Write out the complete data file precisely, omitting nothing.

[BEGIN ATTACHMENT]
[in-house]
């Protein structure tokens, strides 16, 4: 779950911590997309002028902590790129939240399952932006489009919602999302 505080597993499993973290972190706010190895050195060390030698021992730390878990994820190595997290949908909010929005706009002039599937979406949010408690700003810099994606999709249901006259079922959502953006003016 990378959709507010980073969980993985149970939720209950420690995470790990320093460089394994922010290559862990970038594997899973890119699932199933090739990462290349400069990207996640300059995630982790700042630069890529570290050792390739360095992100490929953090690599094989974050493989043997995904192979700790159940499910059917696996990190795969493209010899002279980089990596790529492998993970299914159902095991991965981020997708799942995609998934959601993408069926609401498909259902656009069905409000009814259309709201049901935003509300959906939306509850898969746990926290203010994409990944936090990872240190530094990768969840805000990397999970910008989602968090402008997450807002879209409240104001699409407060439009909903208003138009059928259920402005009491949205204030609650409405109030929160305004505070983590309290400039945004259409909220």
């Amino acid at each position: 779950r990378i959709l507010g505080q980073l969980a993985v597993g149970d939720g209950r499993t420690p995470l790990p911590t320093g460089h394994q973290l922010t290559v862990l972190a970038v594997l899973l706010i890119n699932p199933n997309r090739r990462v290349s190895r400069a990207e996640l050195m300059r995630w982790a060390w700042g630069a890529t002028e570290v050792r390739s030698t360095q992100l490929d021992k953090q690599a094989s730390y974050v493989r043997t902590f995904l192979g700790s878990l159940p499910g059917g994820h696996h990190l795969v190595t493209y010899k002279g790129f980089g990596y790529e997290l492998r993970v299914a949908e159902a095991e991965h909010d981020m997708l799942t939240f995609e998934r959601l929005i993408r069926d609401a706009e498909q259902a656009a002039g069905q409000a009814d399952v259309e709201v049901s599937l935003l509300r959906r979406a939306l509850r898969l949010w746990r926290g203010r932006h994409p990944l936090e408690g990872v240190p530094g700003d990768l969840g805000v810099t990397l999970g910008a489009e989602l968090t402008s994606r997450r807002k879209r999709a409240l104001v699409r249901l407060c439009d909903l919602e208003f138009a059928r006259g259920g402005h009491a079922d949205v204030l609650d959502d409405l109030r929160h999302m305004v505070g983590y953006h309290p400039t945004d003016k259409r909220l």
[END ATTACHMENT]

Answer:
[in-house]
């Protein structure tokens, strides 16, 4: 779950911590997309002028902590790129939240399952932006489009919602999302 505080597993499993973290972190706010190895050195060390030698021992730390878990994820190595997290949908909010929005706009002039599937979406949010408690700003810099994606999709249901006259079922959502953006003016 990378959709507010980073969980993985149970939720209950420690995470790990320093460089394994922010290559862990970038594997899973890119699932199933090739990462290349400069990207996640300059995630982790700042630069890529570290050792390739360095992100490929953090690599094989974050493989043997995904192979700790159940499910059917696996990190795969493209010899002279980089990596790529492998993970299914159902095991991965981020997708799942995609998934959601993408069926609401498909259902656009069905409000009814259309709201049901935003509300959906939306509850898969746990926290203010994409990944936090990872240190530094990768969840805000990397999970910008989602968090402008997450807002879209409240104001699409407060439009909903208003138009059928259920402005009491949205204030609650409405109030929160305004505070983590309290400039945004259409909220």
């Amino acid at each position: 779950r990378i959709l507010g505080q980073l969980a993985v597993g149970d939720g209950r499993t420690p995470l790990p911590t320093g460089h394994q973290l922010t290559v862990l972190a970038v594997l899973l706010i890119n699932p199933n997309r090739r990462v290349s190895r400069a990207e996640l050195m300059r995630w982790a060390w700042g630069a890529t002028e570290v050792r390739s030698t360095q992100l490929d021992k953090q690599a094989s730390y974050v493989r043997t902590f995904l192979g700790s878990l159940p499910g059917g994820h696996h990190l795969v190595t493209y010899k002279g790129f980089g990596y790529e997290l492998r993970v299914a949908e159902a095991e991965h909010d981020m997708l799942t939240f995609e998934r959601l929005i993408r069926d609401a706009e498909q259902a656009a002039g069905q409000a009814d399952v259309e709201v049901s599937l935003l509300r959906r979406a939306l509850r898969l949010w746990r926290g203010r932006h994409p990944l936090e408690g990872v240190p530094g700003d990768l969840g805000v810099t990397l999970g910008a489009e989602l968090t402008s994606r997450r807002k879209r999709a409240l104001v699409r249901l407060c439009d909903l919602e208003f138009a059928r006259g259920g402005h009491a079922d949205v204030l609650d959502d409405l109030r929160h999302m305004v505070g983590y953006h309290p400039t945004d003016k259409r909220l």